Swift-Driver Platform Support

After its announcement almost exactly a year ago, the swift-driver project is moving full-steam-ahead towards the goal of replacing its C++ predecessor. Recent weeks saw a large amount of activity on the swift-driver repository towards achieving that goal. A few highlights:

  • @David_Ungar2 has been building out incremental build support [1] [2].
  • @owenv has been making huge strides in chipping away the outstanding lit test failures when using swift-driver as a drop-in replacement for the C++ driver. ([3], [4], [5], and many more)
  • Integration with SwiftPM and Explicit Module Build flows have matured and are now available for experimentation.
  • We now build and package both the swift-driver executable and libSwiftDriver shared library in our toolchain snapshots.
  • @stevapple has started work on implementing the Windows-specific toolchain abstraction [6].

Over the years, the C++ driver has included many efforts to support additional platforms (e.g. WebAssembly, Android). Catching up on supported platforms is one of the major outstanding considerations in making a switch to using swift-driver as the default. With the progress we've been making, it is now prudent to call attention of platform maintainers to this upcoming change.

We are very excited to have a significant component of the compiler written in Swift itself. There are many ways to get involved with this effort in either bringup of missing platform support and general improvements to the new driver:

  • PRs are always welcome at: https://github.com/apple/swift-driver.
  • You can now use the new driver as a direct drop-in by setting an environment variable (SWIFT_USE_NEW_DRIVER) [7]. Alternative instructions here. Exercising the new driver in this fashion is extremely valuable for increasing coverage of potential use-cases.
  • Comment on this forum post for any and all discussion and concerns about this effort.
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Well done Swift-Driver ~

Great work!

I’m also really excited by the progress that has been made on C++ interop by the TensorFlow team. The idea to transition more of the compiler to Swift is suddenly looking kind-of... feasible, actually!

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Catching up on supported platforms is one of the major outstanding considerations in making a switch to using swift-driver as the default.

It is not clear if you're worried about compiling swift-driver itself for these platforms, using it for them, or both. The former has always worked great, as I've built it a handful of times natively on Android since it was made a part of the SPM build in the main branch in May without a problem.

I had assumed using it was made the default in SPM at some point, but I now see that's not the case. I recently built and tested the Oct. 15 source snapshot on Android, so I just tried enabling the integrated swift driver when building and testing SPM. A single new test failed both before and after enabling swift-driver, so it looks like it's at parity with the C++ driver on that SPM package:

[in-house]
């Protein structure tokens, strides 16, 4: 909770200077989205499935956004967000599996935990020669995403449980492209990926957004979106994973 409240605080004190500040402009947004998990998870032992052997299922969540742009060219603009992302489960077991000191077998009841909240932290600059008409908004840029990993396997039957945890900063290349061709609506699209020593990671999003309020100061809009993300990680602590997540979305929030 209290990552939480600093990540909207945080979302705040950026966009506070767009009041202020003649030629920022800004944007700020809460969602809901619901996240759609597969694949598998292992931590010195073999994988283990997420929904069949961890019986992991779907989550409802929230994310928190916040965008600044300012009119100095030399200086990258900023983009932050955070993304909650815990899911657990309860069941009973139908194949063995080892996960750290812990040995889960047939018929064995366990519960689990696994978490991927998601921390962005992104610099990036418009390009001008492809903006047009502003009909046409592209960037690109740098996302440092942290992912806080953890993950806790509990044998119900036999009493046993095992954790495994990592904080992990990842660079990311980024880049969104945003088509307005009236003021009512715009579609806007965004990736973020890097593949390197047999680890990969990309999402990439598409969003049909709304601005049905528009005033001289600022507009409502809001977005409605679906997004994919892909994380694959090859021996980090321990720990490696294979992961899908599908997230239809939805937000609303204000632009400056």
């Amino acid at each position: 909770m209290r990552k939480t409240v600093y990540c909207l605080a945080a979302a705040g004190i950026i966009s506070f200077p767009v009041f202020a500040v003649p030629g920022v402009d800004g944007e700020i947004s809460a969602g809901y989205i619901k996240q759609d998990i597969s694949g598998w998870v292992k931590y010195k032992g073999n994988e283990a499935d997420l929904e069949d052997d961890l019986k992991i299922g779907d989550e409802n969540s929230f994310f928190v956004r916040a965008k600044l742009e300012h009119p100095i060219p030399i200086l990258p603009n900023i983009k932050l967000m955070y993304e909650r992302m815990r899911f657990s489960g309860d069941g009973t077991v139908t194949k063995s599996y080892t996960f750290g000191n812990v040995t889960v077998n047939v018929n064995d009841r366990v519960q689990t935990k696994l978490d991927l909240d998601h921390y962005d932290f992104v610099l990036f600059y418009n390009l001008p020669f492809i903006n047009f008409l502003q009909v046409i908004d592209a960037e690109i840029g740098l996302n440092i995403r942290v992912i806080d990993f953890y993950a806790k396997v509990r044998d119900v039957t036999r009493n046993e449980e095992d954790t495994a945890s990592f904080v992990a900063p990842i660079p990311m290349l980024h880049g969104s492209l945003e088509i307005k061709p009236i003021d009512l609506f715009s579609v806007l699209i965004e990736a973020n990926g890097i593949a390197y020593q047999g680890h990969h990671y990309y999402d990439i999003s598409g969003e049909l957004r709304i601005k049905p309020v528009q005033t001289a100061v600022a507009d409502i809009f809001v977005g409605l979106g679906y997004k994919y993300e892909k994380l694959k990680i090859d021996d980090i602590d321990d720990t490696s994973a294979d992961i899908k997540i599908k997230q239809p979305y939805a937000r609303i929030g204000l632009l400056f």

<EXPR>:0: error: BuildPlanTests.testExplicitSwiftPackageBuild : threw error "jobFailedWithNonzeroExitCode(1, "swift (LLVM option parsing): for the --aarch64-use-tbi option: may only occur zero or one times!\n")"

There isn't much Android-specific code in the C++ driver, as it's basically a linux distro with a different libc than glibc, but I'll check those few instances and submit a pull if needed.

@Max_Desiatov, this might be of interest for you (WebAssembly).

It could be in the future, when we start testing the new driver in our environment. As for the current state of things, WebAssembly support has landed a couple of days ago thanks to the amazing work by Owen Voorhees. :clap:

Speaking only for myself, I think using swift-driver to compile for these platforms is the primary concern, as it should already compile on most of them (assuming Foundation and libDispatch are available).

In case it's helpful to anyone working on ports, I put together some (non-exhaustive) notes on the platform support that I know is missing currently:

  • Windows support hasn't landed yet and differs significantly from other targets, but it seems like there's a clear path forward and the existing test coverage is pretty good, so I won't enumerate all the differences here
  • On Android, sanitizer runtime library names are not computed correctly, the linker target normalization from toolchains::Android::getTargetForLinker in the C++ driver isn't implemented yet, and there's no toolchain assigned to the platform
  • On OpenBSD, the custom default linker selection isn't implemented yet, and there's no toolchain assigned to the platform
  • Cygwin also has custom default linker selection that isn't implemented yet, and there's no toolchain assigned to the platform
  • PS4 is not excluded from swift-autolink-extract usage yet, and there's no toolchain assigned to the platform
  • FreeBSD support might work as-is, but it's untested
  • Haiku support might work as-is, but it's untested and it's quite possible we're using some APIs that aren't available on that platform

Of these, the Cygwin, PS4, FreeBSD, and Haiku ports are all fairly old, so I'm not sure how well they're supported nowadays.

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